Asian with a hint of Miami

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Miami was born and raised to be rich, famous and glamorous. Restaurants can sell second-hand sushi for the price of your leg. For a long time, it has always been an adventure to find decent restaurants on par with flavor, price, execution and service. My boyfriend and I ventured to Eating House in Coral Gables to find that this was no longer the case.

Opened in November 2013, it began as a pop-up restaurant — one of the few in Miami — by Giorgio Rapicavoli, the first Miamian to take the top spot on Food Network’s Chopped. With reservations overloading and huge success, Eating House became a permanent member of the Coral Gables area. Take a look at our mouth-watering experience…

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We started off with the brussels sprouts described with the ingredients: “62° egg, raw vegetables, Korean BBQ.” The sprouts were cooked perfectly. Every bite was tender and evenly marinated with a soy based, earthy aroma. I wouldn’t describe it as Korean, but the flavors were reminiscent of Chinese sauces. The egg gave a creamy texture that was somewhat unexpected, but brought the whole dish together. For just $11, the appetizer was great for sharing with up to four people.

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Next was the duck breast sliders, which demonstrated a perfect balance of ingredients in a small bite. The meat was moist and tender, adjacent with crispy cabbage chips and the refreshing greens/herbs. The bread was substantial to balance the taste, but not too much. Priced at $26 it was a good dish to share, but not one of my favorites.

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Who likes cauliflower? No one. You wouldn’t expect this to be a fan favorite. Described on the menu as having “lime crema, queso cotija, fritos and chile,” I fell in love. I am a big fan of all things cheese related. The salty cheese crumbles married into the cauliflower fused with a lime crema that made each bite melt in your mouth. At the same time, you have these fritos adding the perfect amount of crunch in every bite! Salty, earthy and a tad sour. Not an expected flavor experience, but very worth it! Priced at $12, this unique take on some of our least favorite veggies is a definite must.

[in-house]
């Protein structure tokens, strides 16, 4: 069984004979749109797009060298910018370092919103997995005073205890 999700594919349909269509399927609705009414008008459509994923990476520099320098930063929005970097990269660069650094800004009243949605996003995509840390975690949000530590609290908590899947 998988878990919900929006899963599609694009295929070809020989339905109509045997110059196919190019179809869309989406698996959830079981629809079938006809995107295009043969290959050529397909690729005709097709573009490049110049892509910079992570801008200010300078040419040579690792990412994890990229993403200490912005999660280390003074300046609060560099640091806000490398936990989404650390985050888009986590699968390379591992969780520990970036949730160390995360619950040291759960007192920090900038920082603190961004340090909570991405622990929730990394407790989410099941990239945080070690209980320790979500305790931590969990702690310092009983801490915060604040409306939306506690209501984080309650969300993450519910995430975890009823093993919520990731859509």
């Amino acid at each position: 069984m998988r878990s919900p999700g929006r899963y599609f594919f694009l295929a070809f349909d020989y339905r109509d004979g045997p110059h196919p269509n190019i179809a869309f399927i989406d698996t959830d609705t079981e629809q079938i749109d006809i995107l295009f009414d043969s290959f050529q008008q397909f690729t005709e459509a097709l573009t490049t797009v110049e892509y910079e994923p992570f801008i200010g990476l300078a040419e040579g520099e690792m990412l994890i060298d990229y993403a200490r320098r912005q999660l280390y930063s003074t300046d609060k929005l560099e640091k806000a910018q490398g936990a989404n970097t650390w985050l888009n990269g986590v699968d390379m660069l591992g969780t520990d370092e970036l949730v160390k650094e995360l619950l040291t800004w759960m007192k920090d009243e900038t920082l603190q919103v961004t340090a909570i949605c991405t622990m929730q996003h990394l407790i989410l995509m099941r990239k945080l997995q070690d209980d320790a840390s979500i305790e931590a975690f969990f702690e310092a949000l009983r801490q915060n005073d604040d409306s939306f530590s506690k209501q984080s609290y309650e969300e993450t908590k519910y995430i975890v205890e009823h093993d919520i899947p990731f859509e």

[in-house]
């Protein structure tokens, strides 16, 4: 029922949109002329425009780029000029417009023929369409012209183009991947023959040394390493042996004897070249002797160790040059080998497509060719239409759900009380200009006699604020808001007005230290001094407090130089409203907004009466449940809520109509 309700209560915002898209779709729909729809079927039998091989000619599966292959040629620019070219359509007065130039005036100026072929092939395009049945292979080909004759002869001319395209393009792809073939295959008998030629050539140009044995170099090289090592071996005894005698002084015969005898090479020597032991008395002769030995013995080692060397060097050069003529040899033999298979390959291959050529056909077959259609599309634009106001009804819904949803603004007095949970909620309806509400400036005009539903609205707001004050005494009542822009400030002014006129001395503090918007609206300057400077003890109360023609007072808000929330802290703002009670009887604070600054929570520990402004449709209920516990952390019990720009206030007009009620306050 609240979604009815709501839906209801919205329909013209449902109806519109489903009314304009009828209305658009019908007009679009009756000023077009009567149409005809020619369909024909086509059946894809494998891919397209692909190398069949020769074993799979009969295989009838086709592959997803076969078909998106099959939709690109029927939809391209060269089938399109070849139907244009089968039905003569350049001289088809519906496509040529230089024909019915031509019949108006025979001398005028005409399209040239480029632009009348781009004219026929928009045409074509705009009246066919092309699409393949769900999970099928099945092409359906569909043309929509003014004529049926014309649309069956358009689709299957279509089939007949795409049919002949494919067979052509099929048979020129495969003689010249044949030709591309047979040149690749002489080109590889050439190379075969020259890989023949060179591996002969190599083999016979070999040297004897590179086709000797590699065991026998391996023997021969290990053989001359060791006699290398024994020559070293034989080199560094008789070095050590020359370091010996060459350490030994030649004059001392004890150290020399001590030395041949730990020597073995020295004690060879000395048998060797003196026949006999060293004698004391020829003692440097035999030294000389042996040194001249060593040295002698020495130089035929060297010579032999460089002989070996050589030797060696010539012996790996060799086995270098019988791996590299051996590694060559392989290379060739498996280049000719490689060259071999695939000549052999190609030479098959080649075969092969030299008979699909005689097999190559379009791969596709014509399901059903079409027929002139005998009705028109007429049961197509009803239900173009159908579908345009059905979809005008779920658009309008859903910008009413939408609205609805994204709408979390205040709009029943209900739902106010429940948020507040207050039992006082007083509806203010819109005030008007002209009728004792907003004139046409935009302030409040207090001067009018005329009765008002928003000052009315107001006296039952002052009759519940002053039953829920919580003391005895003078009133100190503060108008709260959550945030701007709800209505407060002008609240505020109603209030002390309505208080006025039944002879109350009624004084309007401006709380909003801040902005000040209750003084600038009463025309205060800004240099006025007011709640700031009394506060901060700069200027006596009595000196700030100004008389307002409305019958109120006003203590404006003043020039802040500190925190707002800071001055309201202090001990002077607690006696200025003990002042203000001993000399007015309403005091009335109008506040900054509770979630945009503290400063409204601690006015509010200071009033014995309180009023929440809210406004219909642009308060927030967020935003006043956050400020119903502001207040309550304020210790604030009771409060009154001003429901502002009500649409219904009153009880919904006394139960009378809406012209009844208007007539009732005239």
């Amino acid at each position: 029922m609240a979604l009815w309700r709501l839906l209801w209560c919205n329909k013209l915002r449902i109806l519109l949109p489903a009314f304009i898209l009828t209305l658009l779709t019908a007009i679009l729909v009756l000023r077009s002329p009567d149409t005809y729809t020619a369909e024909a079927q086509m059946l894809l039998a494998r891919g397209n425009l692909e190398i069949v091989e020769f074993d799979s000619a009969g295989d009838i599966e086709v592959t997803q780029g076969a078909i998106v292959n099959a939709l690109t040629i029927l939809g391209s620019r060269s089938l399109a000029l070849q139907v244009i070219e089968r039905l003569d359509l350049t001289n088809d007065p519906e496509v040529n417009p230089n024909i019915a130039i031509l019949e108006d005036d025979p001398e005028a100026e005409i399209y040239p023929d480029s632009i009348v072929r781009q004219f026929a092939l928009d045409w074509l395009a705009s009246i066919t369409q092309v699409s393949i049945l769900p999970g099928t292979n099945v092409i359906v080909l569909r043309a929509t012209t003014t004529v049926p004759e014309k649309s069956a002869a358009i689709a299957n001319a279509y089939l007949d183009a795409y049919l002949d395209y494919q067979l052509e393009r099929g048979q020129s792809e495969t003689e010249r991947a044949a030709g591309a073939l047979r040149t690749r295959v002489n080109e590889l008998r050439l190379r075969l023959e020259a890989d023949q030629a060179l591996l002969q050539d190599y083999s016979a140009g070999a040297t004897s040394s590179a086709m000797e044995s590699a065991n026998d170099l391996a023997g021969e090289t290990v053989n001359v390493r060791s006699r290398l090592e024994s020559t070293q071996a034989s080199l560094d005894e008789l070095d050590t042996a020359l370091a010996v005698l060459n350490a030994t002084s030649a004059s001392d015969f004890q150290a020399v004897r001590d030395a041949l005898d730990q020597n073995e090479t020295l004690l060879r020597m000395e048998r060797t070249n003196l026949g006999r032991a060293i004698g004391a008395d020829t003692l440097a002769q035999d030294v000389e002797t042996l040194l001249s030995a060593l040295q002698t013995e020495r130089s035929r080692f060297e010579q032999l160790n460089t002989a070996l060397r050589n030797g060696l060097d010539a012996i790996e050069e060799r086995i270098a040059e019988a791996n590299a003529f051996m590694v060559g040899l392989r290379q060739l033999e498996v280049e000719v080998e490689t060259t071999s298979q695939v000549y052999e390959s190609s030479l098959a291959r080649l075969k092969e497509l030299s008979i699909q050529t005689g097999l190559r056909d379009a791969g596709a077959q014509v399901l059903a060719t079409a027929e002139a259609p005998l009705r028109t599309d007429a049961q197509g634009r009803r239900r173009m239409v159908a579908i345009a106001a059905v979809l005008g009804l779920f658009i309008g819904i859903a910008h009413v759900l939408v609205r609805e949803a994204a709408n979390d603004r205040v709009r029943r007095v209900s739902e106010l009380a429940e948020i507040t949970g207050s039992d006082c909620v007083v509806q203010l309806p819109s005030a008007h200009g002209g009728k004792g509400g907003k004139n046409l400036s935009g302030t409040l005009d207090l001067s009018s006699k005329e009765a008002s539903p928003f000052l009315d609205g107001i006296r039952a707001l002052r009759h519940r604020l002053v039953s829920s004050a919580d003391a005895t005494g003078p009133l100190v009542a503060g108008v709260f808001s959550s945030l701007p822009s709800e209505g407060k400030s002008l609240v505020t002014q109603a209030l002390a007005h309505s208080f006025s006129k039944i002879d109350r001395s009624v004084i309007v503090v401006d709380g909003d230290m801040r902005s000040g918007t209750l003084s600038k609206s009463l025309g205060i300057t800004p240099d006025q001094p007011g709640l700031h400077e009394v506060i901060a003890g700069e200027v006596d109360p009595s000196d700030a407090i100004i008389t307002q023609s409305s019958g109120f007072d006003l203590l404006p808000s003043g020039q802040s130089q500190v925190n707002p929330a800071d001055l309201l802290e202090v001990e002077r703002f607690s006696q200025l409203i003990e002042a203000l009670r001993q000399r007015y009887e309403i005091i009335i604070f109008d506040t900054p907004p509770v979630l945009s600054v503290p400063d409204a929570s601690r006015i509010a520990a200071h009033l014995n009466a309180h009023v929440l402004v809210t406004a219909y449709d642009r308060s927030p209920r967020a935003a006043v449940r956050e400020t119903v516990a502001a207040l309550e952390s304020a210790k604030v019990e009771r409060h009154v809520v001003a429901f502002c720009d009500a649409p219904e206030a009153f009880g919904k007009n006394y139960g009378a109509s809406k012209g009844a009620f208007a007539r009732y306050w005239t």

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The lamb vaca frita consisted of smoked plantain, onion and citrus. Beautifully plated for such an arrangement of ingredients. The plantain, lamb, pearl onions and greens were laid upon a mystery sauce unusual for a dish named “vaca frita,” which usually resembles a ropa vieja. However, each element stood apart, when eaten together the flavors married quite well. I would say the lamb was tasteful and not gamey, but in small portions not filling for a stand-alone dish. The plantains’ fry-smash-fry process was not as evident, leaving them relatively dry and not as tasty. Priced at $26 it was a decent entrée, but I would try something else next time.

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With a range of texture, Asian fusion and Cuban flavor, we were ready to cleanse our palates with dessert. What you see above is not a pot of dirt with a sprouting plant. It is our dessert called “dirt cup,” described with chocolate, hazelnut, pretzel and caramel. We quickly dug in (pun intended) to discover about four layers of ingredients each blended together in a light mousse-like consistency. The “dirt cup” was surely a mastery of texture. The top must have been crumbled Oreo or something made similar, and along with the salted pretzel, both brought out the sweet light, airy taste of the hazelnut mousse underneath.

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Surprisingly light, the dessert accomplished a balance between sweetness and richness. Since I am not a huge fan of anything too sweet, the savory element was a huge attraction to me. The mousse was smart as a way for it to not be too heavy. Priced at $9, I would definitely get this again. I have never eaten anything like it!

The splash of flavors Eating House offers is great for those who are adventurous in taste. The feeling is the American bar with a hipster makeover showing off local art and servers dressed in plaid. I give it a 4/5 stars, and recommend anyone to give it a shot. Dinner is always tough, so try to get there at 6 p.m. Brunch is near impossible, so reserve three weeks ahead! And of course, enjoy the foodie adventure.

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